Marketing and Comms
Investors Call For Food Companies That Oppose Labeling to Stay Out of Washington State GMO Battle

Companies that donated funds to oppose ballot initiatives to require the labeling of products containing genetically modified organisms (GMOs) are facing new pressure from shareholders to stay out of future elections.

Leading up to the vote on Washington State’s ballot initiative to require GMO labeling, As You Sow (AYS), the Green Century Equity Fund, the Environmental Working Group (EWG), and the U.S. Public Interest Research Group (U.S. PIRG) are filing resolutions asking the top corporate donors to the opposition of last year's California GMO labeling ballot initiative (Prop 37) to refrain from using corporate funds to influence political elections. Investors note that many of the companies that contributed to anti-Prop 37 measures experienced significant consumer backlash on social media sites and were the subject of consumer boycotts.

"Companies that get involved in highly controversial public policy issues risk alienating their consumer base," noted Lucia von Reusner, shareholder advocate for Green Century Capital Management. "Using shareholder funds to publicly oppose transparency and the public’s right to know threatens to erode consumer trust and exposes the company to significant risks as a result."

Recent research revealed that nearly two-thirds of consumers worldwide seek out non-GMO food. In a 2010 Harris Poll, nearly half of respondents indicated that if alternative options were available, they would shop elsewhere if they learned that a business they patronized had contributed to a candidate or a cause that they opposed, and in a 2012 Bannon Communications poll, 79% of respondents said they would refuse to buy a company’s product or service to protest its political spending.

"By spending money to influence the outcome of ballot initiatives and other political issues, companies are sending a message to their customers," said Andrew Behar, CEO of As You Sow. "In the case of GMO labeling, they are saying ‘we don’t want you to know what is in our products.’ This creates material risk for investors based on negative brand reputation."

To date, As You Sow has filed shareholder resolutions at Monsanto, E.l. DuPont de Nemours and Dow Chemical, and intends to also file at General Mills and Abbott Laboratories, which combined gave over $17 million to defeat Prop 37, the CA labeling initiative (Abbott Labs also rejected a resolution from AYS requesting the elimination of GMOs from its products earlier this year). The Green Century Equity Fund plans to file at Kraft Foods Group, which gave $2 million, and Environmental Working Group plans to file at Coca-Cola and Pepsi, which combined donated $4.2 million. Other companies being contacted by investors include ConAgra Foods, Kellogg, Campbell Soup, J.M. Smucker, Hershey, Hormel Foods, Dean Foods, McCormick & Company, Mondelez International, Dole, Hillshire Brands, Mead-Johnson Nutrition, Bayer, Syngenta AG, Nestlé, Smithfield, Del Monte Produce, H.J. Heinz, Mars, Unilever, Grupo Bimbo, Bumble Bee Foods, Ocean Spray Cranberries, Sara Lee, Cargill, Welch’s, Land O’ Lakes, Sunny Delight Beverages, Wrigley and Tree Top.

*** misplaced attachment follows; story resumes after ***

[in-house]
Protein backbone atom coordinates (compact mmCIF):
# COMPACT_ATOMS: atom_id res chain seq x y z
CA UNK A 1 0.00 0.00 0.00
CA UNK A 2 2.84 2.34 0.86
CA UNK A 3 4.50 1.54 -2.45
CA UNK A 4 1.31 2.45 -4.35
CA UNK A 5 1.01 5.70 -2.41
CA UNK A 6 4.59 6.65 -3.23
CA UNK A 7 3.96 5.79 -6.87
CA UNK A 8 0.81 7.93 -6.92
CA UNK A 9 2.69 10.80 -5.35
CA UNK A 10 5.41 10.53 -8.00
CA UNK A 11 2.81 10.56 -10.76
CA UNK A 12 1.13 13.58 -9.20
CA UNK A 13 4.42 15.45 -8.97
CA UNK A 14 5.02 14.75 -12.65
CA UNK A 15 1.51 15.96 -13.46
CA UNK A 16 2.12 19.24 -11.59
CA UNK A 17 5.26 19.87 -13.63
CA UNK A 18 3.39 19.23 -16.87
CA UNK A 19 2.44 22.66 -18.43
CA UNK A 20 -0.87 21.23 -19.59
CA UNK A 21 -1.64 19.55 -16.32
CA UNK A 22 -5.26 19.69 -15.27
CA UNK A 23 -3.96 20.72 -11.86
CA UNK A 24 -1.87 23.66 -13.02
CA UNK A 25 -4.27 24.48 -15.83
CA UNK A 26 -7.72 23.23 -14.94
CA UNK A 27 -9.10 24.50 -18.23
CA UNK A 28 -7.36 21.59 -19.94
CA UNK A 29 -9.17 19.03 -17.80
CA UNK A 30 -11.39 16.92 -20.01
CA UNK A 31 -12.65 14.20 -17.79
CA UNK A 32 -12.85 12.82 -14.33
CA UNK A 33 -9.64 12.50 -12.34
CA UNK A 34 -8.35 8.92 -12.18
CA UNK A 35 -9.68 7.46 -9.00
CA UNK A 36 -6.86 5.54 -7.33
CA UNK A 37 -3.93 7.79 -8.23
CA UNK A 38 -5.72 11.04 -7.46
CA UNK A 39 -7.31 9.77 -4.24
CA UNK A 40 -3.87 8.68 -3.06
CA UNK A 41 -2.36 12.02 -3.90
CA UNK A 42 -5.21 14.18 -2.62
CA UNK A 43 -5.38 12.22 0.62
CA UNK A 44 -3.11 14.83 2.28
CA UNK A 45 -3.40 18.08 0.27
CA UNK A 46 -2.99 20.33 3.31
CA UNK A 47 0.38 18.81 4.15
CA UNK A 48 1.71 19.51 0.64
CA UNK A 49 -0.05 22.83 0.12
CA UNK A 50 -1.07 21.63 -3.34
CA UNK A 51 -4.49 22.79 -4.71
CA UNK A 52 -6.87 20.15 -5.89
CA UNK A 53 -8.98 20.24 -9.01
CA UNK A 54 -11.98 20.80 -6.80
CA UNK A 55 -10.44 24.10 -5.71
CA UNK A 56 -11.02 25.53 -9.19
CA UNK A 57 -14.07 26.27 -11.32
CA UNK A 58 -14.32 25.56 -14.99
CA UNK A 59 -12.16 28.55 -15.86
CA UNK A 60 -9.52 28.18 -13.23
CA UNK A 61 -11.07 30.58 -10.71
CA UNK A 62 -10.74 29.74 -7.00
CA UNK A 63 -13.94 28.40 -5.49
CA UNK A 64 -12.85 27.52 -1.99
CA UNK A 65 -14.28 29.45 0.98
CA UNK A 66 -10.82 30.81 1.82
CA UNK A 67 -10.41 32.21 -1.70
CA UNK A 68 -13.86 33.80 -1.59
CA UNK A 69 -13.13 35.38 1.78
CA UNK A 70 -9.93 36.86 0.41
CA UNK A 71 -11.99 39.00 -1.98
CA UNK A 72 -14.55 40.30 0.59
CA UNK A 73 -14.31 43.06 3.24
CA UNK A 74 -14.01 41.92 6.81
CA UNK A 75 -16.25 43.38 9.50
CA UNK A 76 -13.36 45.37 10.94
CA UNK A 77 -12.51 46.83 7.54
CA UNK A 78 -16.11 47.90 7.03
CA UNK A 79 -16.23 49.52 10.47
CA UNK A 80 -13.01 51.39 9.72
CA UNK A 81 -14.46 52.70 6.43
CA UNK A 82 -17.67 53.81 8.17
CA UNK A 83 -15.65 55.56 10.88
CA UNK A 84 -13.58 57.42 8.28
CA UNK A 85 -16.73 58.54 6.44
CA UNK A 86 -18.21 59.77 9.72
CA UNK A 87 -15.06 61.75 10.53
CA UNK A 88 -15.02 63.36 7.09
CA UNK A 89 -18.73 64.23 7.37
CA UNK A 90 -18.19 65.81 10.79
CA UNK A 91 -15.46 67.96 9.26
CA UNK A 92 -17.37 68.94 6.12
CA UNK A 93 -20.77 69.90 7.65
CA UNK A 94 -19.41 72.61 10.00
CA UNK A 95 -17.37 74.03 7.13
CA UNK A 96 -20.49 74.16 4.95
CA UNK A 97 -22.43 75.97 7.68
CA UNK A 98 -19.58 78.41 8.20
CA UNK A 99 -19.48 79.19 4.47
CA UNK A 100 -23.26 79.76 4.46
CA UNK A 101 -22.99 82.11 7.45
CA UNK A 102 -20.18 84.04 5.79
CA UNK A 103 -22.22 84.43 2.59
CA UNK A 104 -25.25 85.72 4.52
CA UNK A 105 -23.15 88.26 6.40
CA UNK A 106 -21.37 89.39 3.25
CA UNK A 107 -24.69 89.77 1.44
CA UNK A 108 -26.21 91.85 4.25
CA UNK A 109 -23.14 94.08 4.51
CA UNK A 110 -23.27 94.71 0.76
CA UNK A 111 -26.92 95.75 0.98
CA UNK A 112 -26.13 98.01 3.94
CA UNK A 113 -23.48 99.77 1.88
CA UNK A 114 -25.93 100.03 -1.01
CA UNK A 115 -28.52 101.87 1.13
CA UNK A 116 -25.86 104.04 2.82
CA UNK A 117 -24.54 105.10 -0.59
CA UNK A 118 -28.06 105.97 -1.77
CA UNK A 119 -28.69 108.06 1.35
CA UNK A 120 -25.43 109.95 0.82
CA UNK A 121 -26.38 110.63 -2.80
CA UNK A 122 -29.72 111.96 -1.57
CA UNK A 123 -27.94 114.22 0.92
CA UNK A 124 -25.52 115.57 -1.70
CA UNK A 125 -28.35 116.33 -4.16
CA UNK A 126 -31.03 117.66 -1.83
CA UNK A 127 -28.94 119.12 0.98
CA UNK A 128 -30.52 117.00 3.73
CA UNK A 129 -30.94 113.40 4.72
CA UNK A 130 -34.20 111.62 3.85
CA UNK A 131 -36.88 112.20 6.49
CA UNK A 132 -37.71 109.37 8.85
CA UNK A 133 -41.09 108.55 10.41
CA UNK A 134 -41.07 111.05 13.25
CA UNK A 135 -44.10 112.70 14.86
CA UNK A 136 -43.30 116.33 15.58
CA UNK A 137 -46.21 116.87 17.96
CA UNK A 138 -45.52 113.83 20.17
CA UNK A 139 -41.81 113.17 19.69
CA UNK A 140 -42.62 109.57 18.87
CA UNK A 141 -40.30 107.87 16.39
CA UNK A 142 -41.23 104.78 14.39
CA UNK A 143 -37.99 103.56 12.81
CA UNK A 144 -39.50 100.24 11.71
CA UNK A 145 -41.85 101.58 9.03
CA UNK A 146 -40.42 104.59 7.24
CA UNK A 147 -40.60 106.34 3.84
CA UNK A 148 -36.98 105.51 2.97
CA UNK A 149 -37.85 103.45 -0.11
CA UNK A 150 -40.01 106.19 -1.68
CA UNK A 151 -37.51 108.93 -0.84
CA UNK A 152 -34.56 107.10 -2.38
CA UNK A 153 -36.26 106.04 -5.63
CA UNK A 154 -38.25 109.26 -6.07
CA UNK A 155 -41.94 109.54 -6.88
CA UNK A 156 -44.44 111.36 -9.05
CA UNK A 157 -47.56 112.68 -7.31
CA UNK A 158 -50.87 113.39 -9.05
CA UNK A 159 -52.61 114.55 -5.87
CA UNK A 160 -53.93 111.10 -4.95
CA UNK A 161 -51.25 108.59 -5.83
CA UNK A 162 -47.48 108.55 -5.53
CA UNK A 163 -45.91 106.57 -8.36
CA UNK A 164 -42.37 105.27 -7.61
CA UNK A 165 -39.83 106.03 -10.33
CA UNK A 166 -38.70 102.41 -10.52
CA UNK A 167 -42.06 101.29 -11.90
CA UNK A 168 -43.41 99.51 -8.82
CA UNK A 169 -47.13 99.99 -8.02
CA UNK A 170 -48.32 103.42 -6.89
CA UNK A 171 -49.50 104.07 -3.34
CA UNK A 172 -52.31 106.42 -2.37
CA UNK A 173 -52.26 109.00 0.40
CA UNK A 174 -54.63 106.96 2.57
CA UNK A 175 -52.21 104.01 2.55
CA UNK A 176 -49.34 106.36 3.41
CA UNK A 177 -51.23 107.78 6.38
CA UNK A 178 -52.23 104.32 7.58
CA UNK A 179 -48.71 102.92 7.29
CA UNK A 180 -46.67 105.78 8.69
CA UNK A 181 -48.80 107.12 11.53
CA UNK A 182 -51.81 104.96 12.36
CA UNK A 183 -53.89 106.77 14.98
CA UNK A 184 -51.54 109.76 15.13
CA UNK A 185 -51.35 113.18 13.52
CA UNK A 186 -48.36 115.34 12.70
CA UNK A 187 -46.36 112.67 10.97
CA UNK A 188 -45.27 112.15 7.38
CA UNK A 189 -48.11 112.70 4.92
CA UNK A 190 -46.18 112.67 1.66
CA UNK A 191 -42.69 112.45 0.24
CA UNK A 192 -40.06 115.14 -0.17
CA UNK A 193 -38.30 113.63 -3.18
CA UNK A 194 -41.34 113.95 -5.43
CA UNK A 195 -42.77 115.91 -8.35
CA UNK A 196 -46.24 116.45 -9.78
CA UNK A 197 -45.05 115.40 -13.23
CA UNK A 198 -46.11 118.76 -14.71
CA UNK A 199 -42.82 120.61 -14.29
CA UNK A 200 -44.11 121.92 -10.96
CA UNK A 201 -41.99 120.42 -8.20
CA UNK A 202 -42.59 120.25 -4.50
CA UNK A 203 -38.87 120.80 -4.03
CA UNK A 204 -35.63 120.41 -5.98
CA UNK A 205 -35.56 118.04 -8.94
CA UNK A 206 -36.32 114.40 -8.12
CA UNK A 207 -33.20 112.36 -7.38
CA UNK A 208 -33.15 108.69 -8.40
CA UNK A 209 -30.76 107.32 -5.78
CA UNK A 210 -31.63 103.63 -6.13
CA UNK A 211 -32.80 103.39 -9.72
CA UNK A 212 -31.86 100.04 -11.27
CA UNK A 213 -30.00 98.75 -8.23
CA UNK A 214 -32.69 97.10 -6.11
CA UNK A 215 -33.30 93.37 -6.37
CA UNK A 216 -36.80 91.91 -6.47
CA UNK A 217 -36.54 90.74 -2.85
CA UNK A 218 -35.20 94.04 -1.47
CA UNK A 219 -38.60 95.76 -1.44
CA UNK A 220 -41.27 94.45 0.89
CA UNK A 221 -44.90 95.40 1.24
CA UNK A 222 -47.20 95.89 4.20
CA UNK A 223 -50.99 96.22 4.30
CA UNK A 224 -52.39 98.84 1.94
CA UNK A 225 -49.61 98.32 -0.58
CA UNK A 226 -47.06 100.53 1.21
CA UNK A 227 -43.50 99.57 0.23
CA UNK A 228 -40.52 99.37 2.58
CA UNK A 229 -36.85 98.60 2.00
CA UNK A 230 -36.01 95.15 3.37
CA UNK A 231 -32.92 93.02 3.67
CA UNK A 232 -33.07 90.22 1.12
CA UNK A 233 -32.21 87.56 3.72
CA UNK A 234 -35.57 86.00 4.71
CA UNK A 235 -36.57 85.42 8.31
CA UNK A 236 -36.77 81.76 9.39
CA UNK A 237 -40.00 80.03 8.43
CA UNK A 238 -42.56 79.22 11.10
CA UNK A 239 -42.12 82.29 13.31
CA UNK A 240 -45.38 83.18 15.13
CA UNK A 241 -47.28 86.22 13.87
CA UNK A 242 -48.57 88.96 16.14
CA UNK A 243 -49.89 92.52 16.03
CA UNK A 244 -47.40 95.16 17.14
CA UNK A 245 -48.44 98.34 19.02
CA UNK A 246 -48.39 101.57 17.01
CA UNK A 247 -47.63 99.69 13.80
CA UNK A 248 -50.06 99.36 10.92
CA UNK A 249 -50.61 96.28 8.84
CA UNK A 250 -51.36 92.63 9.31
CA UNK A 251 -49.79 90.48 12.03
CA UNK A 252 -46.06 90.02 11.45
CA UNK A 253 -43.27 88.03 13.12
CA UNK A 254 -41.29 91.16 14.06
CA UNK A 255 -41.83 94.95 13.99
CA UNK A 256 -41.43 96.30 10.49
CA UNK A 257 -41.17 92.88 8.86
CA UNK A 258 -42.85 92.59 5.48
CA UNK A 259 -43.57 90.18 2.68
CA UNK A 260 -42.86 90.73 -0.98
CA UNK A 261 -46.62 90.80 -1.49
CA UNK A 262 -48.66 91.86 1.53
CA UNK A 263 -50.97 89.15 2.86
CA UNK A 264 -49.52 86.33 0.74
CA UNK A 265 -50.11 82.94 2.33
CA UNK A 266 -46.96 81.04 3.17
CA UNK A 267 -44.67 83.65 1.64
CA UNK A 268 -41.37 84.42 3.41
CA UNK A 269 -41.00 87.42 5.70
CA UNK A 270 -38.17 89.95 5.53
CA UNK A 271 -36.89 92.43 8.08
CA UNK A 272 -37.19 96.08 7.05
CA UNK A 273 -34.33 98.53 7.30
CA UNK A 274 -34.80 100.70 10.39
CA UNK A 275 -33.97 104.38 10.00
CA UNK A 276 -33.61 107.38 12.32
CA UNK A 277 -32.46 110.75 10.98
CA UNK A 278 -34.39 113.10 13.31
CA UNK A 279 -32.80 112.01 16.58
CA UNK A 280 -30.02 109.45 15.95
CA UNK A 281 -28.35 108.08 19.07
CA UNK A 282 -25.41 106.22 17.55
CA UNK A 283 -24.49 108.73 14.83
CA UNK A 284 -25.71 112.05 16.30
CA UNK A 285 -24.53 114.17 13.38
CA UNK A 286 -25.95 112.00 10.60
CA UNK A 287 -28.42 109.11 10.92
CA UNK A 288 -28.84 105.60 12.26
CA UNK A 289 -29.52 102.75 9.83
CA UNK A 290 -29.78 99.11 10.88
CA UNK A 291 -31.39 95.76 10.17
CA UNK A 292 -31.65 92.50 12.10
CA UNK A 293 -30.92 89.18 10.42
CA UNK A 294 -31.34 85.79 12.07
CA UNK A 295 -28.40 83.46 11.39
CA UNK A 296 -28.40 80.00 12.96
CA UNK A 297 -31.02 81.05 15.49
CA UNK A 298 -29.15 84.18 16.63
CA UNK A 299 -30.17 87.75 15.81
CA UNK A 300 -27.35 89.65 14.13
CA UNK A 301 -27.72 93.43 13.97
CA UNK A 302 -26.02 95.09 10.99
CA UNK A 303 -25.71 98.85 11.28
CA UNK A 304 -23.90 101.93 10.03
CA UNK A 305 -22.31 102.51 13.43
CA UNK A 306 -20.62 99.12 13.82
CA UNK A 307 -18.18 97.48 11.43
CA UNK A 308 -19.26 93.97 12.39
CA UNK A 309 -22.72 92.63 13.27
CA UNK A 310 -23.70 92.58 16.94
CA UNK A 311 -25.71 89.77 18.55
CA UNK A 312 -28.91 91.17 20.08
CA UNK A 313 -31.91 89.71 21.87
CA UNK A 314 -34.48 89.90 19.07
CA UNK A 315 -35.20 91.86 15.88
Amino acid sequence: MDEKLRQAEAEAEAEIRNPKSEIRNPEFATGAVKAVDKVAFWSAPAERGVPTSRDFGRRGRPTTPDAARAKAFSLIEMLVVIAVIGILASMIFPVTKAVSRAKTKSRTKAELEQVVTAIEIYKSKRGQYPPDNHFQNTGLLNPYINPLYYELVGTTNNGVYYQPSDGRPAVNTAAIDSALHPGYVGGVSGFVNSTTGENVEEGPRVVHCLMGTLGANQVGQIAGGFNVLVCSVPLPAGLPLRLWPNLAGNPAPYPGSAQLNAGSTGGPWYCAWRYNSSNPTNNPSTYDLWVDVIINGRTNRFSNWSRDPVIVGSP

"The polling is clear — citizens and consumers overwhelmingly approve of labeling GMOs and overwhelmingly disapprove of corporate money in elections," said Blair Bowie, Democracy Advocate at U.S. PIRG. "Any corporation that spends against this ballot initiative, whether directly or through a dark money group like the Grocery Manufacturers Association (GMA) risks its reputation and warrants the question, what could be so important to hide that it’s worth skewing our democratic process to do so?"

Scott Faber, Vice President of Government Affairs at EWG says, "American consumers simply want the same rights as consumers in 64 other nations that require GMO labeling. Smart companies increasingly recognize that the real cost of lost brand reputation and consumer loyalty far outweighs the imaginary costs of labeling." Faber is also the Executive Director of Just Label It, a national GMO labeling organization.

The top 50 corporate donors who supported the "No on 37" campaign in California will also receive a letter signed by 30 investors representing $11 billion in assets under management, urging the companies to stay out of elections on controversial public policy issues.

A record number of shareholders with triple-bottom-line interests are asserting their concerns more than ever.

Last week, Dr. Bronner’s Magic Soaps unveiled a special agitprop label for its quart-size liquid soaps in support of GMO labeling and Washington State's 522 initiative. The limited edition label will be available through November. Dr. Bronner’s is one of the top five contributors to the campaign.

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